Auditions have become more accessible as casting has moved primarily to virtual sessions and self-tapes.  By enrolling in online acting classes, actors are preparing themselves for a critical step in booking the role.

  • All online acting classes are geared for television and film and performed on-camera.
  • Classes for beginners through working professionals.
  • Online acting classes are locally based in Los Angeles, the heart of the tv and film industry
  • Scene study, audition technique, improvisation, & cold reading.
  • Monthly industry guest included at no additional charge.

Audits are welcome and free of charge.

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In our online acting classes, we teach method acting. Method acting is the technique and skill of bringing you the actor to the material in a truthful, personal, and creative way so you can genuinely experience your character’s journey. The goal is to create a marriage of yourself and the character. The three main influences of actors currently working today are Sanford Meisner, Stella Adler and Lee Strasberg. Sanford Meisner focused on getting the actor’s attention off themselves onto the other character by developing the listening skills necessary to create truthful moment to moment behavior. Stella Adler emphasized imagination and physicality inspired by the text. (working from the outside in). Strasberg encouraged actors to draw emotional parallels from their own past to create the character (working from the inside out) engaging the actor’s five senses (working sensorially) to create the character.

Choosing which technique is best is like debating whether to use a hammer or a saw or a screwdriver to build something. Why not use all three? In Doug Warhit’s on-camera acting classes, we draw from all of these methods to create a comprehensive technique. We teach you to use your imagination and observational skills to get inside the character; to find emotional parallels from your own life to personalize the material; and to get your focus of attention onto the other actor by really listening and thinking the thoughts of the character.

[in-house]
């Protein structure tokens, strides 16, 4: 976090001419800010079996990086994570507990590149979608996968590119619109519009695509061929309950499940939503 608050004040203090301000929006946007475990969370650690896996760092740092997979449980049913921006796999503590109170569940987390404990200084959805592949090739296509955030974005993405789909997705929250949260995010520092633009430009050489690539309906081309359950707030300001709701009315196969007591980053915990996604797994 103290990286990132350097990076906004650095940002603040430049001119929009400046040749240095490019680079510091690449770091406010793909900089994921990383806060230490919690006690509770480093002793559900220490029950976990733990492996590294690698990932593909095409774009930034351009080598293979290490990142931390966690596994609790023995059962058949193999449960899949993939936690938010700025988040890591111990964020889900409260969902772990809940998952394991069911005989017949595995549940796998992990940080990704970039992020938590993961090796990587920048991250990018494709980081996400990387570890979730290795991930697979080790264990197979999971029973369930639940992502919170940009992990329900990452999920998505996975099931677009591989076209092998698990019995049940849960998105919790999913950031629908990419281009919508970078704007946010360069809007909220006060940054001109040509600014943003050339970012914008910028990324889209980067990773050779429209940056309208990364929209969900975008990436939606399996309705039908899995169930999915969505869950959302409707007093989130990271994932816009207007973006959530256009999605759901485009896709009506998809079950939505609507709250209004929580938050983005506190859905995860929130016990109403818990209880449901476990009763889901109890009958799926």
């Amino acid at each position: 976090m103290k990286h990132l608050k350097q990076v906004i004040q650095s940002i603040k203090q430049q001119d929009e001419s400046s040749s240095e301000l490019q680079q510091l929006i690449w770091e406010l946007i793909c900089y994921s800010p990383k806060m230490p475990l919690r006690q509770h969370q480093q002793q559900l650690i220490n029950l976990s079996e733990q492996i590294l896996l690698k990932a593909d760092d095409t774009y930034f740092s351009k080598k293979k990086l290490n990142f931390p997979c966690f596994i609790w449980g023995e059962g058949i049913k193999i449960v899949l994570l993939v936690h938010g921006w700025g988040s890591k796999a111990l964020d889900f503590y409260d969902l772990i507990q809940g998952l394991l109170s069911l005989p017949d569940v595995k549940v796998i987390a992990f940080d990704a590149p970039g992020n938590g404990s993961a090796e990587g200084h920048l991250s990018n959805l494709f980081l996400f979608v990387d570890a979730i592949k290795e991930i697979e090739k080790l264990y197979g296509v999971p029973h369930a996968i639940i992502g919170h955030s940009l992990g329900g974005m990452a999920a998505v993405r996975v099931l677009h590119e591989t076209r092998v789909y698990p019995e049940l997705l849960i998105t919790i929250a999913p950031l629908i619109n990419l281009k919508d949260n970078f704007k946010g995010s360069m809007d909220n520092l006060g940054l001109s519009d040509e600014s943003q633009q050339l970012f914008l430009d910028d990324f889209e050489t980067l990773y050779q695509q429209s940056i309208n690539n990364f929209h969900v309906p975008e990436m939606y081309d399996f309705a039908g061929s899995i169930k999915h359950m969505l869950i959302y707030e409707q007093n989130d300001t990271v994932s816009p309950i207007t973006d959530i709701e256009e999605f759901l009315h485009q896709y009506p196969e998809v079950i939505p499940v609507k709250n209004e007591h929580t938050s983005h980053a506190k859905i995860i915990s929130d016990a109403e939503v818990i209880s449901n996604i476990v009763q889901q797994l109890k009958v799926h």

No matter how talented you are, if you are not confident, it is unlikely they will hire you. Actors often worry about making the “right choice” rather than making strong choices that serve the material. They worry they will forget their lines which is a good excuse to keep from fully committing to the character’s life and needs. They worry that someone else will look more right for the role or be more self- assured; that they are too tall, too short, too fat, their noses are too big etc. By creating excuses and preparing to fail, it won’t hurt as much if they don’t get the part.

You must prepare your audition excited to show them what you can bring to the role. Before your audition you must already be thinking the thoughts of the character and of the challenges your character is facing. Through a variety of modalities and exercises including visualization, reframing, meditation, creating anchors and triggers, finding your inner “Meryl Streep,” and utilizing the power of your past successes, we will help you to break free of barriers and self-imposed limitations so you are no longer waiting for “them” to tell you that you belong. We will give you the tools to deal with rejection, procrastination, criticism, the “shoulda, woulda coulda” blues and perfectionism so you can communicate that you belong in that room and you are ready to play.


Improvisation is an important tool the actor uses in Doug Warhit’s  online acting classes in Los Angeles. Improvisation helps you to think on your feet, really listen and play in the moment. The key is to transfer those skills onto the script. There should be no difference in believability and spontaneity, whether you are doing an improv on the material or doing the script verbatim. You engage with the other characters and sound as if you are saying the words for the very first time.  We use several improvisational tools to reinforce these skills.  You don’t want to just wait for the other actor to finish speaking, or be listening to yourself, or worrying that you will forget your lines.